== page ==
In the past 141 years, no spring has been quite as wet as 2013. Yet Iowa State University Extension Climatologist Dr. Elwynn Taylor says this year’s corn crop could grow in the midst of the longest dry period in a while.
No prediction, no forecast, but we do have some history to look at on that. And the history has shown that it is not uncommon for a very wet, cold spring to turn to a very hot, dry summer. Extremes of the pendulum as it were, swinging from one extreme to the other during the season, not at all unknown, and some of our worst fears, almost every farmer will tell you, are the ones that did just this: started off very wet, very cold, and after the first or the second week of July, switching to warmer than usual and dryer than usual. We hope that doesn’t happen, but we do have to be aware that it has in the past.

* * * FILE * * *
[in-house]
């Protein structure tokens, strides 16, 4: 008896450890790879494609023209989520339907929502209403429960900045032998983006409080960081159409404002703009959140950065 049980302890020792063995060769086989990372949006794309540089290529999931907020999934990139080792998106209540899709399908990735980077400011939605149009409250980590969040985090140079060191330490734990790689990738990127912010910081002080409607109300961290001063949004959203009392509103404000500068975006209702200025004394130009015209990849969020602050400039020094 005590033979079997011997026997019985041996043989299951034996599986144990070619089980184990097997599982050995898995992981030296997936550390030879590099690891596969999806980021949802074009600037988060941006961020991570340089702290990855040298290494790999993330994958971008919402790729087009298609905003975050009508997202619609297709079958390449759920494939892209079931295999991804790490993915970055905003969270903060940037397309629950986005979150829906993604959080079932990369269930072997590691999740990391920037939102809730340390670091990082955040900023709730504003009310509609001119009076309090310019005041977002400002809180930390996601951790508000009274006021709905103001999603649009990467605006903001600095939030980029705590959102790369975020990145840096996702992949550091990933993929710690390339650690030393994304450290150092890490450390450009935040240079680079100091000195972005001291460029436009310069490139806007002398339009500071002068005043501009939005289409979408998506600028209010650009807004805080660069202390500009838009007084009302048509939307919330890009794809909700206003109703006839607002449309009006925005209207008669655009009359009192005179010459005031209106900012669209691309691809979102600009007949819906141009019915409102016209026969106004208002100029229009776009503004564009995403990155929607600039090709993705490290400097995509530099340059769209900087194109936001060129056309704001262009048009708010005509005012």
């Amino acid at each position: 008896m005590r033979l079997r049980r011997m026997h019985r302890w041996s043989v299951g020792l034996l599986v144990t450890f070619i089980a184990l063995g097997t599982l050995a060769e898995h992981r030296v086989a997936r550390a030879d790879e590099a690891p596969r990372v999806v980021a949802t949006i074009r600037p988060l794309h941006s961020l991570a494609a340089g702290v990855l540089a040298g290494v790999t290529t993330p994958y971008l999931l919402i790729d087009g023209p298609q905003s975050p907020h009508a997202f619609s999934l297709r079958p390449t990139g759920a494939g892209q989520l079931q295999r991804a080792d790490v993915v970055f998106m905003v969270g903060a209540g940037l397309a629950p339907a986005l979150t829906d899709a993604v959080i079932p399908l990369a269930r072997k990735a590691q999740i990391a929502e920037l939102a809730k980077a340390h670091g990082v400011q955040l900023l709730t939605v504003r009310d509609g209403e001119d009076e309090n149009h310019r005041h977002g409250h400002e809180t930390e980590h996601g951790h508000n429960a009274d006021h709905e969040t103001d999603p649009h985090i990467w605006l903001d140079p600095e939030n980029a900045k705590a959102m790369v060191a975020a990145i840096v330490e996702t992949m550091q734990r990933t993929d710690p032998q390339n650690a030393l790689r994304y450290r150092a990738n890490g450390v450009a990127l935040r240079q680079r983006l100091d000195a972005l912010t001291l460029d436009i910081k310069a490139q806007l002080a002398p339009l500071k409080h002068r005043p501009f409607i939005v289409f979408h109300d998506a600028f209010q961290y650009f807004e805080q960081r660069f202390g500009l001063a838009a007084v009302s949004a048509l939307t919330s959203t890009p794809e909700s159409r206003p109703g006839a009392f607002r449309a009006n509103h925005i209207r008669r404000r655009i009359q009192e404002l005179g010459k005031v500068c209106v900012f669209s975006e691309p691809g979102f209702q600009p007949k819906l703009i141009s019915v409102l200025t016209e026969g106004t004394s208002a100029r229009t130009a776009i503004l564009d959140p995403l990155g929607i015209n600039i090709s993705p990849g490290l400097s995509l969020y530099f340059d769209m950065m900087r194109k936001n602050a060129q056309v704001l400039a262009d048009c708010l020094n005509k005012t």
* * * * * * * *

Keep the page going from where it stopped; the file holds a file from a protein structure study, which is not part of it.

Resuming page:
He says the crop is so late that yield potential can’t recover; by his estimation, the national corn yield will be at 149 bushels per acre, compared to trend line of 157.4 bushel per acre. That estimate, he says, is exacerbated by the perils of a cool wet spring.